Okay, yes, technically this week’s theme is ‘Books I’d Gladly Throw into the Ocean’, but I decided to twist it a little bit so I’m doing a nautical TTT! Featuring books set either on or around the ocean, because that sounded more fun to me, so in no particular order, here are some of my favourite sea-based stories…
The Earthsea Quartet by Ursula Le Guin – an absolute classic, set in a world comprised mostly of sea and islands of varying size. I came to this series a little late, only about two or three years ago, and after a slow start, I really fell in love with it and would relish being able to explore a world like Earthsea.
The Forever Sea by Joshua Phillip Johnson – though not set on an ocean of water, this definitely still counts as nautical fantasy, I think. It’s got ships, it’s got pirates, it’s got great beasts of the depths. This is a stunning first book in a series, and I reviewed it at the start of the year, if you want to know more about it.
Ship of Magic by Robin Hobb – along with the rest of the Liveship Traders series. Another classic, I think, though still the only Robin Hobb series I’ve read *looks guiltily over at Assassin’s Apprentice waiting on the shelf* and probably one of the first nautical fantasies I ever read. Definitely need to reread this series as I have very vague memories of the events.
The Shark Caller by Zillah Bethell – this is a middle grade book set on an island in Papua New Guinea, and is a beautiful exploration of grief, nature, and the changing world. I reviewed this one too, and I highly recommend it.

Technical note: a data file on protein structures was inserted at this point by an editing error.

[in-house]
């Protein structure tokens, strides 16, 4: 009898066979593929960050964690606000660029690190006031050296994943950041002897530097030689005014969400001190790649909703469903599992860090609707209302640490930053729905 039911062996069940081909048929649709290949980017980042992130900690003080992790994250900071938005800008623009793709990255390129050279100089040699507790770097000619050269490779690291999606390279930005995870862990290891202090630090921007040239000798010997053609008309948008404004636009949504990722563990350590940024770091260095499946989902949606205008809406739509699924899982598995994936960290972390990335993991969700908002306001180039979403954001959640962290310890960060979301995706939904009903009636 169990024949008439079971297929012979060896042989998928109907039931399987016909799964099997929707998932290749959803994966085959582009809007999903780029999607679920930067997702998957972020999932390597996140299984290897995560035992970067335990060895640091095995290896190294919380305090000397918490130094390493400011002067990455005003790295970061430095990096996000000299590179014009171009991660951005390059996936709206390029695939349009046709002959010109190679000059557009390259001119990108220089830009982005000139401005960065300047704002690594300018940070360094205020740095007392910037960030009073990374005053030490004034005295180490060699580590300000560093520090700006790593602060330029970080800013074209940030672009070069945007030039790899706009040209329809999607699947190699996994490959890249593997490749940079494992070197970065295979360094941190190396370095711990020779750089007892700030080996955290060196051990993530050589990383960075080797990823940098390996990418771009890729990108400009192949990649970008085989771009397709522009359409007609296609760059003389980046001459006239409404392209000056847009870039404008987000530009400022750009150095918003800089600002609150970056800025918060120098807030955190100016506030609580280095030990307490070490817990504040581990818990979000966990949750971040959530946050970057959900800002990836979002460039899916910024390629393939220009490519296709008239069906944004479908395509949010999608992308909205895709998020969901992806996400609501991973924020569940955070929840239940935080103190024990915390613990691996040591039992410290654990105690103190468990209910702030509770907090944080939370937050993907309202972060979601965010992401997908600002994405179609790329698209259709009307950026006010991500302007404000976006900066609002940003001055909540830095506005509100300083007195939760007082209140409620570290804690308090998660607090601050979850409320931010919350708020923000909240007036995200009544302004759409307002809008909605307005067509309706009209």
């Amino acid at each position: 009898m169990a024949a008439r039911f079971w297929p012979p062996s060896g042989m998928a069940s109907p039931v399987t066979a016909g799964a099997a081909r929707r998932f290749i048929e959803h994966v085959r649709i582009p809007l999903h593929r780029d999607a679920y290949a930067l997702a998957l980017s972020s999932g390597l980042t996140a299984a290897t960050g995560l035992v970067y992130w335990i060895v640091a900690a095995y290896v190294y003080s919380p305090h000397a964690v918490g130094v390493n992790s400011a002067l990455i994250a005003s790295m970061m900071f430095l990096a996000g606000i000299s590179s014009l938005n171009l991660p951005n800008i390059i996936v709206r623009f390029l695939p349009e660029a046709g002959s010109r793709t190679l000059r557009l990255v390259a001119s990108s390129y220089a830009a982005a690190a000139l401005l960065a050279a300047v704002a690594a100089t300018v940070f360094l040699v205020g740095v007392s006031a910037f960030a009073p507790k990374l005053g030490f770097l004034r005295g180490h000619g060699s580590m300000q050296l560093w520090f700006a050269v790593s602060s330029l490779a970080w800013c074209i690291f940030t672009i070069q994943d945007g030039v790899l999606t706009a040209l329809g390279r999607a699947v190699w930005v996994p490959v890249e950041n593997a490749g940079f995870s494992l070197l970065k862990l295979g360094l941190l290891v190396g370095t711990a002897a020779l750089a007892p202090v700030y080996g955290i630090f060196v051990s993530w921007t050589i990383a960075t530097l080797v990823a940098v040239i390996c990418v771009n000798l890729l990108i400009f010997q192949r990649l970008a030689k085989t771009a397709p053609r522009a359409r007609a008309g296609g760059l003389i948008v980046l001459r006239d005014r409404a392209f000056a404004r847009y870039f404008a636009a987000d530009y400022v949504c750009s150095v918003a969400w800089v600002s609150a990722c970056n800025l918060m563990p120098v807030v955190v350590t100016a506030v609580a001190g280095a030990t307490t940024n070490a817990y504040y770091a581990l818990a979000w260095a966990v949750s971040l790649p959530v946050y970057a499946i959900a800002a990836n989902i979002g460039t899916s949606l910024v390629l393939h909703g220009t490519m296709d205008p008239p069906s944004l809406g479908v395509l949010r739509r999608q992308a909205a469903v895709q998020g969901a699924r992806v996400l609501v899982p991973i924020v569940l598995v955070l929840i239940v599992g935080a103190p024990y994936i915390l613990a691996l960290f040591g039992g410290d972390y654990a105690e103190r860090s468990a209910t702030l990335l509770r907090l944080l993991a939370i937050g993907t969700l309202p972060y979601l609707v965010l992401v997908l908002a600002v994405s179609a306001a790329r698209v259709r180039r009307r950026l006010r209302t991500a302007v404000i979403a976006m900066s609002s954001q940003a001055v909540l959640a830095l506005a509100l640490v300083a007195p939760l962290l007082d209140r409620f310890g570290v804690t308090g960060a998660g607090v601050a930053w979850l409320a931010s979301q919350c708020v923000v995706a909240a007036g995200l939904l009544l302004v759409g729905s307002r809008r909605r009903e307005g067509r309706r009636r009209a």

The Starless Sea by Erin Morgenstern – this one isn’t quite set on the ocean, but it’s got it in the title, and the sea does play quite an important role in the story. Besides, it’s just such a beautiful story and starts with a pirate (this book’s opening chapter is one of my all time favourites).
The Rime of the Ancient Mariner by Samuel Taylor Coleridge – this is a long and relatively famous poem by Coleridge. I studied it in school, and really enjoyed it at the time, and have recently reread it many times because I am writing a historical fantasy novel based on the poem. It’s a great one to read aloud!
The Bone Ships by RJ Barker – along with the rest of the Tide Child trilogy (book three out later this year!), this is definitely one of my favourite series. Fresh and magical, it also features a map full of little islands, and the sailing is phenomenal. I reviewed this one last year, if you want to find out more.
When Life Gives you Mangoes by Kereen Getten – this is another middle grade book, also set on an island, this one in the Caribbean, and it’s about Clara and the ways her life gets upended. It also has surfing, which was fun. It’s similar to The Shark Caller, which I listed earlier, dealing with similar themes with different styles.
Octopus Medicine by Becci Louise – another poetry one, this is a series of poems that tell three stories: an octopus that dreams of the stars, a fishermen who gets cursed and learns a lesson, and a misunderstood monster of the deeps. This was gifted to me by a lovely friend for Christmas last year, and it’s so so beautiful.
The Bone Shard Daughter by Andrea Stewart – last but not least, and it’s another one featuring an archipelago world, though these islands actually float through the ocean, which is very cool. This is the first book in a series, with The Bone Shard Emperor coming out at the end of the year. I reviewed this one last year too!